Smoking could play a role in developing psychotic illnesses

Smoking could play a role in developing psychotic illnesses

Smoking may play a role in developing psychotic illnesses like schizophrenia, say scientists. Researchers have published an analysis in the Lancet Psychiatry journal, showing that people with psychosis are three times more likely to smoke than their counterparts who do not have the disease.

The researchers conducted the analysis of 61 studies that provided them access to data on 15,000 smokers and 2, 73,000 nonsmokers. It was found that smokers accounted for 57% of people first diagnosed with psychosis. The researchers also determined that development of psychotic illness in smokers took place a year earlier than non-smokers.

Experts say that smoking might be providing relief to psychosis sufferers from boredom or distress. If the hypothesis is true then smoking rates are likely to increase only after people develop psychosis. Smoking should be seen potentially dangerous to trigger psychosis.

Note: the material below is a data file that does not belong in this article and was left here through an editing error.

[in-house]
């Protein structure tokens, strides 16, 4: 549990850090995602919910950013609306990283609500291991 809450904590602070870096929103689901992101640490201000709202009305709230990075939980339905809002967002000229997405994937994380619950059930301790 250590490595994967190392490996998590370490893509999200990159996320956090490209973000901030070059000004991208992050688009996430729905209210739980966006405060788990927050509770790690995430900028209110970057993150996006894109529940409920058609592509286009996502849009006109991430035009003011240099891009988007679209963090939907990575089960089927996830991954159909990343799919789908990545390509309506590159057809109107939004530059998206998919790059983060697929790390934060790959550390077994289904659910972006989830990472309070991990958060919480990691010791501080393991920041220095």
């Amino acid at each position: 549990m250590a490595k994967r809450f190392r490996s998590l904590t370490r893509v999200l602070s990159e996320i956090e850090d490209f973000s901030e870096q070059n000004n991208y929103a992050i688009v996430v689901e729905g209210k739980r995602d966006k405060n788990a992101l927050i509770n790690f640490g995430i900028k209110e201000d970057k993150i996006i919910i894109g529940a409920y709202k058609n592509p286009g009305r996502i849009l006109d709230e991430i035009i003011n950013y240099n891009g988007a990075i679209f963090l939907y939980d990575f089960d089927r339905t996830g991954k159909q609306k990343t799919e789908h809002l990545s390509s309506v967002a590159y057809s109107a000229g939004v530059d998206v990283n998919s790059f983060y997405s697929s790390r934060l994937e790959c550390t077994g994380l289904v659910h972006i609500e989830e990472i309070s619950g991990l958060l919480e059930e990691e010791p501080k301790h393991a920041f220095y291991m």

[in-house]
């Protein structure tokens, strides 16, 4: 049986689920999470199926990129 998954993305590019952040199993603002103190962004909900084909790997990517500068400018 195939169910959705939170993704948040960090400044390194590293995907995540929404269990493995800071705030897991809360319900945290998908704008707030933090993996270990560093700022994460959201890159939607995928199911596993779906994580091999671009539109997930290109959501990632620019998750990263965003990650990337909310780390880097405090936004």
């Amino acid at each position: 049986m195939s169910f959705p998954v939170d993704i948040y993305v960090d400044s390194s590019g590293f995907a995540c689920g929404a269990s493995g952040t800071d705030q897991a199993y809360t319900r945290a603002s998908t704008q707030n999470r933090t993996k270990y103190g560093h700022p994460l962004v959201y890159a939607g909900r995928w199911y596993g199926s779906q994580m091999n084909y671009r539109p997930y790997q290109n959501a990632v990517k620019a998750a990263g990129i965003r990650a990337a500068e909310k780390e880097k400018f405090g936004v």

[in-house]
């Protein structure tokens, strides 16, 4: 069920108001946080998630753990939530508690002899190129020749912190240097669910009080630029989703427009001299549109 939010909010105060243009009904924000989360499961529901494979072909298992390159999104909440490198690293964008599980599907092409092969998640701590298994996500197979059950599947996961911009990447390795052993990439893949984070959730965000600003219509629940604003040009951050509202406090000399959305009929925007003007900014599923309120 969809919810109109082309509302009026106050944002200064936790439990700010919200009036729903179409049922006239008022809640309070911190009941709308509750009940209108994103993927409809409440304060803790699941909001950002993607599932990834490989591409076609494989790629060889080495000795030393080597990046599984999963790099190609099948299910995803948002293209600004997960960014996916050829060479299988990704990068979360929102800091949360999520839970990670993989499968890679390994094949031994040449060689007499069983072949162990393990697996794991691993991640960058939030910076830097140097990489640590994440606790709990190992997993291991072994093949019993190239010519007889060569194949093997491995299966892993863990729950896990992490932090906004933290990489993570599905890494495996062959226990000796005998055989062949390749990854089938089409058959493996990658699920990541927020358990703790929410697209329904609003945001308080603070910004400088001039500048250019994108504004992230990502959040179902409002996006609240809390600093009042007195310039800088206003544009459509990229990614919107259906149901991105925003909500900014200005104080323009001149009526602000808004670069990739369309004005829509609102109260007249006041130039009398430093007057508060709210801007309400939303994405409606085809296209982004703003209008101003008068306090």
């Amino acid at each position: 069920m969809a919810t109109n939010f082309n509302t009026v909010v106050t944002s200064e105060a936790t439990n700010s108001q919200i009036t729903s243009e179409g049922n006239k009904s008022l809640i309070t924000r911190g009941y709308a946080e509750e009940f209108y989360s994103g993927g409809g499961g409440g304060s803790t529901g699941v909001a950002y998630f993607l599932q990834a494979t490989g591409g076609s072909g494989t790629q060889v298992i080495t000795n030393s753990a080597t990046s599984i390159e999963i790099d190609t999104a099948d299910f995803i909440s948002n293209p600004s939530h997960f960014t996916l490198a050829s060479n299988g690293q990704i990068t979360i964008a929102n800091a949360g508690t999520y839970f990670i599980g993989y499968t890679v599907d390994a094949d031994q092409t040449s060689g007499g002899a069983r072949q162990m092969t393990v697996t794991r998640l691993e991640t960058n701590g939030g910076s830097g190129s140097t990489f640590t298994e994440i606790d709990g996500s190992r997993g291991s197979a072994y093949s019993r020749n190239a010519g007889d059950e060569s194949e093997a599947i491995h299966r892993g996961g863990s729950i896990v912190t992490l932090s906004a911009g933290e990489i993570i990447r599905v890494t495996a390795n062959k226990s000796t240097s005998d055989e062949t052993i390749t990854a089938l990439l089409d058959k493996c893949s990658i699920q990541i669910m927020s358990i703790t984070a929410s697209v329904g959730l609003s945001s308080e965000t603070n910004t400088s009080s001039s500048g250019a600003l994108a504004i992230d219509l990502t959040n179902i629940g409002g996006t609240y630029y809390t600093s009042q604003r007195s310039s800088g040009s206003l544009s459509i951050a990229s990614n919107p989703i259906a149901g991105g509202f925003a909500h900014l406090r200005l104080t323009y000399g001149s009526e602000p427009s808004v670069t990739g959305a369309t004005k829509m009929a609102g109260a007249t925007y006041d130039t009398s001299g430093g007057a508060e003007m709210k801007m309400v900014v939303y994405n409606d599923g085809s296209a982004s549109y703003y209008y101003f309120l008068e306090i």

“As a psychiatrist, it’s always something you think about, because you always see patients with psychotic illnesses smoking. People always generally put it down to self-medication”, said Sameer Jauhar, a psychiatric researcher at King’s College London, noticed the relationship.

The researchers also found that people with schizophrenia took up smoking habit at younger age than other smokers, before psychotic symptoms appeared.

Nicotine is known to stimulate production of the brain chemical dopamine, which plays a crucial role in controlling the brain's reward and pleasure centers. Patients with psychosis were seen to have increased levels of dopamine. Medications are given to schizophrenia patients to reduce dopamine activity.